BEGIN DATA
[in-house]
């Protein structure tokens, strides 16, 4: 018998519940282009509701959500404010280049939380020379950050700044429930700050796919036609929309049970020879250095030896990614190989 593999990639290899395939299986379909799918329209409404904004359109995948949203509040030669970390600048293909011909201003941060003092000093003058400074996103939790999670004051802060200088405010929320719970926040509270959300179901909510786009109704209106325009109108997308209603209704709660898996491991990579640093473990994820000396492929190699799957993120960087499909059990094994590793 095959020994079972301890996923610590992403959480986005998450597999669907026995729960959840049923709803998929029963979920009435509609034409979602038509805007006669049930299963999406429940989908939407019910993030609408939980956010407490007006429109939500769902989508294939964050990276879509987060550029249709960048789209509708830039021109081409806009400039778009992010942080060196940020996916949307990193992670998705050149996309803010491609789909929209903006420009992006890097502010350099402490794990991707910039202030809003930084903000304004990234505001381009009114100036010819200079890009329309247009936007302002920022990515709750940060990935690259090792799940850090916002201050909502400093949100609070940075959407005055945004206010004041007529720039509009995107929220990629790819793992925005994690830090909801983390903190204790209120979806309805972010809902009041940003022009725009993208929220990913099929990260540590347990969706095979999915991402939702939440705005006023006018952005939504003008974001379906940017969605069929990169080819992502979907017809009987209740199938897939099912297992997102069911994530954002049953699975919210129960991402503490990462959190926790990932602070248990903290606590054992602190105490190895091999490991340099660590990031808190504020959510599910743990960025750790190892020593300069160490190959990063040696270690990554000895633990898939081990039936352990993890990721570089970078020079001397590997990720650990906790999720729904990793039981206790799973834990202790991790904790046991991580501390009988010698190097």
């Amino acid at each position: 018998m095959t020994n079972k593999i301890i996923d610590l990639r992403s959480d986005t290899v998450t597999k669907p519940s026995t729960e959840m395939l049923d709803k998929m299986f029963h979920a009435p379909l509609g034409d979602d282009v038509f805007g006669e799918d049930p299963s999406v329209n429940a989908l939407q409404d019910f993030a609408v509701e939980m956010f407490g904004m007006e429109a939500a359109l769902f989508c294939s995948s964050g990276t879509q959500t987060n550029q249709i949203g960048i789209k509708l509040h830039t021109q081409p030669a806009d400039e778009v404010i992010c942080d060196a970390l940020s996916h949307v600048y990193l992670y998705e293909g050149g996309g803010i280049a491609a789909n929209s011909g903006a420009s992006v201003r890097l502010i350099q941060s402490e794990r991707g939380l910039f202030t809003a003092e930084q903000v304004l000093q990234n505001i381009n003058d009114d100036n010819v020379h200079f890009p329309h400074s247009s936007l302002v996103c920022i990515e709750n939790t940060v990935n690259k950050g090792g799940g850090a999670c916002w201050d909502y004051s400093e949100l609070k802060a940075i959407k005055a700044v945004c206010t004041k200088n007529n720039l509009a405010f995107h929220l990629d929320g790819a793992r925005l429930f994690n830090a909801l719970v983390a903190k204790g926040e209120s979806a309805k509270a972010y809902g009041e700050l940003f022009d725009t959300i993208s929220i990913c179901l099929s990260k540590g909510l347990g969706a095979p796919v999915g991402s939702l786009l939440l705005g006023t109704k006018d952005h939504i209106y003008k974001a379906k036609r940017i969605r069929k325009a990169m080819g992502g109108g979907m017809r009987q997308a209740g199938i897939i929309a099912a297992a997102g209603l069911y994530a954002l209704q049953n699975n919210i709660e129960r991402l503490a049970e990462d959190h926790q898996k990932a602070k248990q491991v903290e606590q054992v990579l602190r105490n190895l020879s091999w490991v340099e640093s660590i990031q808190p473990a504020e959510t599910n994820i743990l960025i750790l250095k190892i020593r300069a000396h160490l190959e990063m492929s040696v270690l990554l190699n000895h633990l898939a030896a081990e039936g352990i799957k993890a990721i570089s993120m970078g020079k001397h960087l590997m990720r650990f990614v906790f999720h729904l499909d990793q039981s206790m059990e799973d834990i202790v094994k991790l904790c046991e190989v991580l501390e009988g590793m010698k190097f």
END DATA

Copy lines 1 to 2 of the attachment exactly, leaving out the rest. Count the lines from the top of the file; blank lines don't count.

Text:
[in-house]
């Protein structure tokens, strides 16, 4: 018998519940282009509701959500404010280049939380020379950050700044429930700050796919036609929309049970020879250095030896990614190989 593999990639290899395939299986379909799918329209409404904004359109995948949203509040030669970390600048293909011909201003941060003092000093003058400074996103939790999670004051802060200088405010929320719970926040509270959300179901909510786009109704209106325009109108997308209603209704709660898996491991990579640093473990994820000396492929190699799957993120960087499909059990094994590793 095959020994079972301890996923610590992403959480986005998450597999669907026995729960959840049923709803998929029963979920009435509609034409979602038509805007006669049930299963999406429940989908939407019910993030609408939980956010407490007006429109939500769902989508294939964050990276879509987060550029249709960048789209509708830039021109081409806009400039778009992010942080060196940020996916949307990193992670998705050149996309803010491609789909929209903006420009992006890097502010350099402490794990991707910039202030809003930084903000304004990234505001381009009114100036010819200079890009329309247009936007302002920022990515709750940060990935690259090792799940850090916002201050909502400093949100609070940075959407005055945004206010004041007529720039509009995107929220990629790819793992925005994690830090909801983390903190204790209120979806309805972010809902009041940003022009725009993208929220990913099929990260540590347990969706095979999915991402939702939440705005006023006018952005939504003008974001379906940017969605069929990169080819992502979907017809009987209740199938897939099912297992997102069911994530954002049953699975919210129960991402503490990462959190926790990932602070248990903290606590054992602190105490190895091999490991340099660590990031808190504020959510599910743990960025750790190892020593300069160490190959990063040696270690990554000895633990898939081990039936352990993890990721570089970078020079001397590997990720650990906790999720729904990793039981206790799973834990202790991790904790046991991580501390009988010698190097």